The ongoing saga between Apple and Samsung has taken another fresh turn this week, as the iPhone producers look to sue their smartphone rivals for $2 billion over a new patent discrepancy. It is understood both tech giants share one or two far too familiar features in their handheld products for Apple’s liking, and a legal battle of remarkable proportions is due to take place in San Jose, California to once again settle what seems to be a never-ending argument.
Because of the fact that US litigation is relatively slow, accusations against Samsung will largely be based around products that were manufactured around two years ago, in a repetition of the lawsuit that took place in 2012. Those proceedings were concluded with Samsung ordered to pay Apple $1 billion in damages, although that figure was later reduced to $929 million and is currently undergoing a further appeal. Should this new trial find Samsung guilty a second time, it is likely the penalty will be substantially more considering their increase in sales are taken into account.
These expanding sales can be thanked in part to the company’s use of Google-backed Android operating software, and despite the fact that Google does not financially benefit from Android, representatives of the search engine will attend the trial. It is hoped that the presence of a Silicon Valley-based company in Samsung’s defence (as Google is) will help level the playing field, and counter what Samsung’s legal team sees as Apple’s home advantage (their headquarters is located in Cupertino).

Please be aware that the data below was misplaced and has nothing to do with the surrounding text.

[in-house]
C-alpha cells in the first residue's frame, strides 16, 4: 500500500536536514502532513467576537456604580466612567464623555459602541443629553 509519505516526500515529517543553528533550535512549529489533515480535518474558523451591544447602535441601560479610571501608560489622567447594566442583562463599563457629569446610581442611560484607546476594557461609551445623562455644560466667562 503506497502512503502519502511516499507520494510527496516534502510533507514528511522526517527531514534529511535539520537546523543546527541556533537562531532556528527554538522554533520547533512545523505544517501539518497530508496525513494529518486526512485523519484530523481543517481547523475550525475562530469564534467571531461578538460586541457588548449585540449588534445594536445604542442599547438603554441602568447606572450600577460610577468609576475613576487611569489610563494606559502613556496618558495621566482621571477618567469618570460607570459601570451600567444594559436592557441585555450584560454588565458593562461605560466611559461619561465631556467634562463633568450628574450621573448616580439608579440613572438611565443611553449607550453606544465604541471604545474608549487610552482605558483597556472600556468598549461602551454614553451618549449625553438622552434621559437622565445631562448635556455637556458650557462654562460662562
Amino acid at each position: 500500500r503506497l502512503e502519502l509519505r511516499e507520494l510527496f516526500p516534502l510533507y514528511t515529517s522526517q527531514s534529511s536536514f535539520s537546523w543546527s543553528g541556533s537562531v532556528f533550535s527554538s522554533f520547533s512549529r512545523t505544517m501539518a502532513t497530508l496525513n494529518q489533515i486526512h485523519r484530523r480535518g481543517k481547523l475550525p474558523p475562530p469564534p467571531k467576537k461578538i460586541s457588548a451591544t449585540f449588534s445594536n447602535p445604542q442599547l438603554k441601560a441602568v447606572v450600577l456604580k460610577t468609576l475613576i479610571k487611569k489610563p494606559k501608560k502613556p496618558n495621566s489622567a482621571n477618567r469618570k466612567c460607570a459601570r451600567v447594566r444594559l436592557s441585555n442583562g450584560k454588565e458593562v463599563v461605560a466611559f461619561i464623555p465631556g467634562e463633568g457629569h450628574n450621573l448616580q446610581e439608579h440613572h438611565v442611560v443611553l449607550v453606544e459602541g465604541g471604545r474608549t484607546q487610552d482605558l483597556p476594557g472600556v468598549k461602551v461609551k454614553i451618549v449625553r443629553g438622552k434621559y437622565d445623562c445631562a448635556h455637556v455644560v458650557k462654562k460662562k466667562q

Executives at Google are keen to explain how they produced the software that went into powering more than 75% of all smartphones sold by Samsung last year, and any similarities with the iOS system created and used by Apple is purely coincidental. Of course, with a similar based defence strategy in the last case, the new patent discrepancy raised by Apple against Samsung looks like it might provide a similar result.
The court battle will revolve around five specific features related to what some might say are minor software functions. Included among these are the correction of misspelled words (an evolution of the now outdated “predictive text”) Apple’s iconic “slide to unlock” function, and the ability to search both the Internet and files on the device in one attempt (dubbed “universal search”).
Comparing multiple devices from the two manufacturers, there is little doubt that these specifications are extremely alike, but what Apple must prove is that consumer demand for Samsung products was increased significantly by their use of infringing features. In a counter accusation, Samsung are asserting that Apple have duplicated two of their patented utilities, but are only suing for damages totalling just over $22 million.
District Court Judge Lucy Koh will preside over the court case as she did the last time, but not for want of trying to encourage Apple and Samsung bosses to resolve the issue independently. The pair had opened negotiations before Apple started legal proceedings, but ultimately failed to reach mutual satisfaction.
As each of the multinational corporations continue to fight one another for the controlling share in a market worth many billions of dollars, the new patent discrepancy between Apple and Samsung will probably turn out to be a tiny drop in the ocean if and when the feud ends, and the dust finally settles.
Opinion by Zachary John